Red Sox’s Pitching Problems Overshadowing Unexpectedly Weak Offense

For all the talk of how bad the Boston Red Sox pitching, especially the rotation, has been, there’s another element of the team that has also struggled mightily—and rather unexpectedly—through the first quarter of the season.

That would be the offense.

Coming into the campaign, everybody just knew the Red Sox’s pitching staff would be shaky and inconsistent at best and downright dreadful at worst. It has been troublesome, and with a team ERA of 4.51 that ranks as the fourth-worst in baseball, the arms have been more the latter than the former.

That is particularly true of the starting rotation, which sports a ghastly 5.10 ERA, the worst in the sport. Yes, even behind the dreadful Colorado Rockies‘ five-man rotation. This, combined with the club’s disappointing 21-25 start, is why there have been almost-daily columns across Boston calling for the team to trade for an ace or two to shore up the staff.

But the Red Sox offense? That was supposed to be an undeniable strength—a dynamic, dangerous one-through-nine built around still-productive franchise stalwart David Ortiz, returns to health by Dustin Pedroia and Mike Napoli, bolstered by lethal free-agent additions Hanley Ramirez and Pablo Sandoval and further fueled by young up-and-comers Mookie Betts and Xander Bogaerts.

Instead, the bats have been shaky and inconsistent at best and—that’s right—downright dreadful at worst.

Consider where Boston’s offense ranks among all 30 MLB teams in a number of key categories:

Plain as day, the Red Sox are in the bottom half, if not the bottom third, of the league in all of the above areas.

Making matters worse, things have been especially bad in May. In the season’s second month, Boston is sporting a .234/.296/.362 triple-slash line and ranks dead last in runs scored with 66, or nine fewer than the next-to-last team.

And although the Sox have been shut out only two times so far, they have scored three runs or fewer in 22 of their first 46 games—essentially, half of their contests.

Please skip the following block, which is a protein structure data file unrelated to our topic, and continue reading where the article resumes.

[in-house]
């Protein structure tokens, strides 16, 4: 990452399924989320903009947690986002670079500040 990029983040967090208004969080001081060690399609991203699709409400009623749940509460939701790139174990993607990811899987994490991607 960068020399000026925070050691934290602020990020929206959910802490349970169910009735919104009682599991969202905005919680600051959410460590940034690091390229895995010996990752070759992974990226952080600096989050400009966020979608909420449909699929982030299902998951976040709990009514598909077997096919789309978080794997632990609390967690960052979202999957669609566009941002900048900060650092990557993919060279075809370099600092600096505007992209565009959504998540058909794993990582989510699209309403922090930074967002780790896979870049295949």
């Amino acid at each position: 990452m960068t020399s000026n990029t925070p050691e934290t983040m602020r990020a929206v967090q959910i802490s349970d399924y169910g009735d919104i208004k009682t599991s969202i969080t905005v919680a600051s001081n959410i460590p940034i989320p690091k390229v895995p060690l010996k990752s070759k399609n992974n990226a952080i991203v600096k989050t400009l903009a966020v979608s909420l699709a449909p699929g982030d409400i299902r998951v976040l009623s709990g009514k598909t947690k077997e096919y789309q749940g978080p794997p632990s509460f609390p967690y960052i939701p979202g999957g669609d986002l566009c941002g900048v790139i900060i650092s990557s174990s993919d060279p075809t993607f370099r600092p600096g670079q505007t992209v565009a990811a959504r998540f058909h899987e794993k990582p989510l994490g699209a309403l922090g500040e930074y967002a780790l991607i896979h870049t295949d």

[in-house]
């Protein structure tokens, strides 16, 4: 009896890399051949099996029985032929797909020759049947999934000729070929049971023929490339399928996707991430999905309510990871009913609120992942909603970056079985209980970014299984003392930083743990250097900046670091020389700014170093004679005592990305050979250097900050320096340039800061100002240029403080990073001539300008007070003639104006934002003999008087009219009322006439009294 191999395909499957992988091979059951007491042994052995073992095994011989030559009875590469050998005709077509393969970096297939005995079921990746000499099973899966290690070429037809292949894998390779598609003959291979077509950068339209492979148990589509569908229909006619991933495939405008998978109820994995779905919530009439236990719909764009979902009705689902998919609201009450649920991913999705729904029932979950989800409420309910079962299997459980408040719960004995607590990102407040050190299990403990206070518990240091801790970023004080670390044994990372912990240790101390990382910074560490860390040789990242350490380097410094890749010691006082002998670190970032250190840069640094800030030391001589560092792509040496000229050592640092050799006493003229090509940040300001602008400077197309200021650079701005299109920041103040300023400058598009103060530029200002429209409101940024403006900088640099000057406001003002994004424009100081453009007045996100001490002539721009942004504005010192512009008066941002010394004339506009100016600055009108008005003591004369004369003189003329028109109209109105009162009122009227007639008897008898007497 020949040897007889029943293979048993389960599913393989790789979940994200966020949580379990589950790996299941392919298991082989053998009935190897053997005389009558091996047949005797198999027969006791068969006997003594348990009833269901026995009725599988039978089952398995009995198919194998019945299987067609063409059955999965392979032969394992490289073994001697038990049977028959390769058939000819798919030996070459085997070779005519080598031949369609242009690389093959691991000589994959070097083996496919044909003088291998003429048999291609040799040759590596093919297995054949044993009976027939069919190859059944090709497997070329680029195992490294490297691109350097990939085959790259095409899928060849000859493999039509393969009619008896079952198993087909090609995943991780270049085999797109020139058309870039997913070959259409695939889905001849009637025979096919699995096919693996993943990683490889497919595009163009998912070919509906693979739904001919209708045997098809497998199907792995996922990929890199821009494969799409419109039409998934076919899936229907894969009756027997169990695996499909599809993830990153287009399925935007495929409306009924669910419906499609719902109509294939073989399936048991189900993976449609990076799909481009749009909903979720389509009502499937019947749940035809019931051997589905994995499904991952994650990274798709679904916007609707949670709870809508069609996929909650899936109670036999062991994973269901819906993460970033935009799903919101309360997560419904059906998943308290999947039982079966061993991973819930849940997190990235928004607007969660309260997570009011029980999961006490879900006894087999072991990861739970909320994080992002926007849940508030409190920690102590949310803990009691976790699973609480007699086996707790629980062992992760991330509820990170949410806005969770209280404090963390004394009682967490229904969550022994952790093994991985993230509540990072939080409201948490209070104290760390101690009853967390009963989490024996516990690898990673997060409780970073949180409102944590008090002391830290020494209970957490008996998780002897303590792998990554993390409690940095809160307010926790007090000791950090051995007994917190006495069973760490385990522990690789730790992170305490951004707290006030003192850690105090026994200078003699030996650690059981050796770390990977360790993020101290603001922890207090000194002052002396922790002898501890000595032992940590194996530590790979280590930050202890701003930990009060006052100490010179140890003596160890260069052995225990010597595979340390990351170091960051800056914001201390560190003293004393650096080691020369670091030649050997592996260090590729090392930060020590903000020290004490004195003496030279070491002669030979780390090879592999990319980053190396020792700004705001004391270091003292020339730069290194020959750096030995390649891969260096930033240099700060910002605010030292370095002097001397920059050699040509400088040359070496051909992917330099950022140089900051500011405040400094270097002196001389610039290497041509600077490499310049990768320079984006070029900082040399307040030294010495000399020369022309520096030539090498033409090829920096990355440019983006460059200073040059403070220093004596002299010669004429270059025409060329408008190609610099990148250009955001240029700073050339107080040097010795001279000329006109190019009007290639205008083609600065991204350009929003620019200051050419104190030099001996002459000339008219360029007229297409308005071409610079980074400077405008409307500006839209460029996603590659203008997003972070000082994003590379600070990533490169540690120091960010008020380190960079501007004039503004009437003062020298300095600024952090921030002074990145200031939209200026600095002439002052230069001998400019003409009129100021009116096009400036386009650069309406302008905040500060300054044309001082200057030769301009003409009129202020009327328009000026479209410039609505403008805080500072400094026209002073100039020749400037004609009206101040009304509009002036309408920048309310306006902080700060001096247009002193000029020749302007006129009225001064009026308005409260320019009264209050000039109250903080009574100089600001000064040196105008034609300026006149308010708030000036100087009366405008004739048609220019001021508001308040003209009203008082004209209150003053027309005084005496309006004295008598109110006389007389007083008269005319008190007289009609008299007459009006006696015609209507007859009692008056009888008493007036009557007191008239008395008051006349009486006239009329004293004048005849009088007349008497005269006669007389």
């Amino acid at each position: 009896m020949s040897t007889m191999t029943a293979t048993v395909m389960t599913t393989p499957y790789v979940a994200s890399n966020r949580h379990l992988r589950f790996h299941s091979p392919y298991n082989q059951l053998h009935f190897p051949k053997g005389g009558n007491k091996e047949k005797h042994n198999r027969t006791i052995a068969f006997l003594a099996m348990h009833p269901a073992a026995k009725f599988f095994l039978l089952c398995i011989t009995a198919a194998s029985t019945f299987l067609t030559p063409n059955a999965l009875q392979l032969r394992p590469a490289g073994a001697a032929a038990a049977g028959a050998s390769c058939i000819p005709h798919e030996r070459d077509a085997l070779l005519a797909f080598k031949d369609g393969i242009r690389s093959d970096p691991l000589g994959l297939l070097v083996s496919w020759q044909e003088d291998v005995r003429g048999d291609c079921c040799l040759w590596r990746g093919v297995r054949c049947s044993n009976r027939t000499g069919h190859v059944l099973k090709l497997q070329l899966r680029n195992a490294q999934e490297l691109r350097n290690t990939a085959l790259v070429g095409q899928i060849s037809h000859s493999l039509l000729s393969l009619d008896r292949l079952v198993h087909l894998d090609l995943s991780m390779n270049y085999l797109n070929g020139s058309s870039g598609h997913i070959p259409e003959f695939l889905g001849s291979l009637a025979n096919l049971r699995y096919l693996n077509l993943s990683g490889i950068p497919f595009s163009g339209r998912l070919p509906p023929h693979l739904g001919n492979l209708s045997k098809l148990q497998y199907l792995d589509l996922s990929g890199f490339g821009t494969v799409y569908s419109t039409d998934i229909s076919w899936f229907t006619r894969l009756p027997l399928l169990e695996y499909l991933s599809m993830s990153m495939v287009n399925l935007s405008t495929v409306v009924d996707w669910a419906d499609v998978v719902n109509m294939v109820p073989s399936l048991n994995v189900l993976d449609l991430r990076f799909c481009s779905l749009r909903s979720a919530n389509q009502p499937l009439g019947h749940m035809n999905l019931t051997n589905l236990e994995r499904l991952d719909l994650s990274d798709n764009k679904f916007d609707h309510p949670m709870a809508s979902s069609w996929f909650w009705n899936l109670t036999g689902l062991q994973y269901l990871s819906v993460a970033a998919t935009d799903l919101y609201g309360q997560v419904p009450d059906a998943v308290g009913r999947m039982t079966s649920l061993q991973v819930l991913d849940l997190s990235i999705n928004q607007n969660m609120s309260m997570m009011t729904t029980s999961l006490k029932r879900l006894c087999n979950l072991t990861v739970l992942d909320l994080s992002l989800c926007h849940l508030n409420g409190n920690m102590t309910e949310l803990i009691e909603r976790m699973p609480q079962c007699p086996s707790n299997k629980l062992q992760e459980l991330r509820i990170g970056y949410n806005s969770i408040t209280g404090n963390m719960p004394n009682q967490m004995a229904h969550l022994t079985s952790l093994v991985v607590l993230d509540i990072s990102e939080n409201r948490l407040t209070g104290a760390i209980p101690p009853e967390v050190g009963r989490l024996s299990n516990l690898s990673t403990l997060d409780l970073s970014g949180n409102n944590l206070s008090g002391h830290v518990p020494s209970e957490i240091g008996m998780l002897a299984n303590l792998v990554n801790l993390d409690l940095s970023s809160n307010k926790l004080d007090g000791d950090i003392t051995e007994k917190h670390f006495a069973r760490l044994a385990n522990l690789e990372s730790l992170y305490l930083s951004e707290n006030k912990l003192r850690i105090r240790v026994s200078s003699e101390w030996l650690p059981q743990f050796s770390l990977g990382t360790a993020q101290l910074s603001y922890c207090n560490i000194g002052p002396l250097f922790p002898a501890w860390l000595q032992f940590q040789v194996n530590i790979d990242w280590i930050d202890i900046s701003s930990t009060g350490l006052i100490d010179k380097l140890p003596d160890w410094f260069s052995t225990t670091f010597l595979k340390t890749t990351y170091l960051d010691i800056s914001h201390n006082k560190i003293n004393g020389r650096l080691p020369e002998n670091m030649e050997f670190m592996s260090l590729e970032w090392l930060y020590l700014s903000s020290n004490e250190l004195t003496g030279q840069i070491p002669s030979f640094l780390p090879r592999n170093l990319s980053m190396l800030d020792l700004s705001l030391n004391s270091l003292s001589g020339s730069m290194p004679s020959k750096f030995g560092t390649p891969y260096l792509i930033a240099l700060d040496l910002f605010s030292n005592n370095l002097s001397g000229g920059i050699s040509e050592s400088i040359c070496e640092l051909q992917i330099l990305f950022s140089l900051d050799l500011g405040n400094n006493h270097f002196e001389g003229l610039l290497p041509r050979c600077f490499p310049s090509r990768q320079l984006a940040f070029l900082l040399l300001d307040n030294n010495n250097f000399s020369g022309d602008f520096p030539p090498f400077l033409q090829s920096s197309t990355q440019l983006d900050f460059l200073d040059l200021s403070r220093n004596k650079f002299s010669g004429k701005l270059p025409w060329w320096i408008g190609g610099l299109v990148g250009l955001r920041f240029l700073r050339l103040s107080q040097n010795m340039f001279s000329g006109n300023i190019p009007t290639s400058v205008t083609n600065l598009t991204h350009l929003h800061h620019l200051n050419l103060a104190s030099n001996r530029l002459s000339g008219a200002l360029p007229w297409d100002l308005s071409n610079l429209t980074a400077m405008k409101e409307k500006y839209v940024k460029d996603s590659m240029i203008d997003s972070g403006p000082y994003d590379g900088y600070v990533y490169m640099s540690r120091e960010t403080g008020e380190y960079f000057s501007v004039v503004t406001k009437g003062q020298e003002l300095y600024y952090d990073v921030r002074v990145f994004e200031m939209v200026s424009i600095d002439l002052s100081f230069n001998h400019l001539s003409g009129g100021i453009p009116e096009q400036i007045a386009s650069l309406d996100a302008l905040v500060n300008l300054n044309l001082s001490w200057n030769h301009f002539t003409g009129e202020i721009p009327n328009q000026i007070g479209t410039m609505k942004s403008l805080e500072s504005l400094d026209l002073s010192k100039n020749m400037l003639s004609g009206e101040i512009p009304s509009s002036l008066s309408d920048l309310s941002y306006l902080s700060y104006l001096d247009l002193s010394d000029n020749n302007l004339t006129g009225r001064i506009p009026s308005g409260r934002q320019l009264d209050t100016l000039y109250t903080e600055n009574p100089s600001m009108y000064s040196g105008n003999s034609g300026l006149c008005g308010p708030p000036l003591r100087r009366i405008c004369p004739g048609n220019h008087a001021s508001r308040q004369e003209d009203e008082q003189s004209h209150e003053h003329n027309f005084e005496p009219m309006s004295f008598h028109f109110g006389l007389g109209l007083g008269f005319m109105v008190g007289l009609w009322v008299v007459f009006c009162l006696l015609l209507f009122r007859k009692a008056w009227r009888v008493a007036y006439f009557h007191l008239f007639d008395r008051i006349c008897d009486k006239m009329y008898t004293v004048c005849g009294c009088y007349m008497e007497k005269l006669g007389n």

And how’s this for a disturbing statistic: Of the 30 MLB teams, 28 have reached double digits in runs in a game at least once. The two who have yet to do so? The condemned Philadelphia Phillies and—yep, you guessed it—the Red Sox, who scored a season-high nine runs all the way back on April 13 and have topped six runs all of once since April 29.

The team’s production (or lack thereof) has gotten so bad that manager John Farrell has begun shaking up the lineup a bit with the hope of jarring some runs loose.

As Ian Browne of MLB.com writes:

In an effort to get more consistent production from his lineup, Red Sox manager John Farrell continues to try different combinations. The latest was Tuesday’s move of David Ortiz to the fifth spot in the batting order, marking the first time the slugger batted anywhere but third or fourth since 2012.

[…]

In recent days, Farrell flip-flopped Dustin Pedroia and Mookie Betts in the order, with Pedroia now leading off and Betts hitting second.

Farrell’s motivation? “I think it’s about maybe just a little bit of a different look,” the skipper said. “We’re going to rely a lot on those three guys in the middle of our order—David, Hanley and Pablo. Those guys have every capability to be an elite three guys in a lineup, and we’re trying to gain a little bit more production and consistency.”

While Ramirez had a hot start in his return to the Red Sox with 10 homers and 22 RBI in April, he has gone ice-cold in May (.230 BA, 0 HR, 1 RBI) as his shoulder injury continues to linger after he banged into an outfield wall on May 4.

Same goes for Sandoval, who has battled through foot and knee ailments already and who may be considering the possibility of abandoning switch hitting because of his increasing trend of ineptitude from the right side (2-for-41, .049 BA).

As for Ortiz, well, he simply isn’t hitting much at all, what with a .222 average and a sub-.700 OPS amid questions that the 39-year-old no longer is the force he was for the past dozen seasons with Boston.

Despite the above, there are positive signs. For one, Napoli finally broke out of his season-long slump by going 9-for-21 (.429) with five homers and 10 RBI to win AL Player of the Week honors.

For another, the Red Sox’s team BABIP of .268 is the lowest in baseball, which means they have endured their fair share of bad luck on balls in play, especially since their walk rate (8.9 percent) and strikeout mark (17.0 percent) are each in the top five.

In other words, Boston’s bats may very well turn things around in short order. The team certainly has the personnel and pedigree to do just that.

The silver lining in all of this is that for as all-around bad as the Red Sox have been—both pitching and offense—they remain just four games under .500 and, better yet, only three games out of first place in the mediocre, wide-open AL East.

While the pitching staff may wind up needing a trade to solve its lacking-an-ace problem, the lineup has room for major improvement and a clearer path to it.

But until that happens, the offense remains nearly as big of a problem as the pitching, which is a narrative nobody was expecting coming into the season.

 

Statistics are accurate through Tuesday, May 26, and courtesy of MLB.comBaseball-Reference.comSports on Earth and FanGraphs unless otherwise noted.

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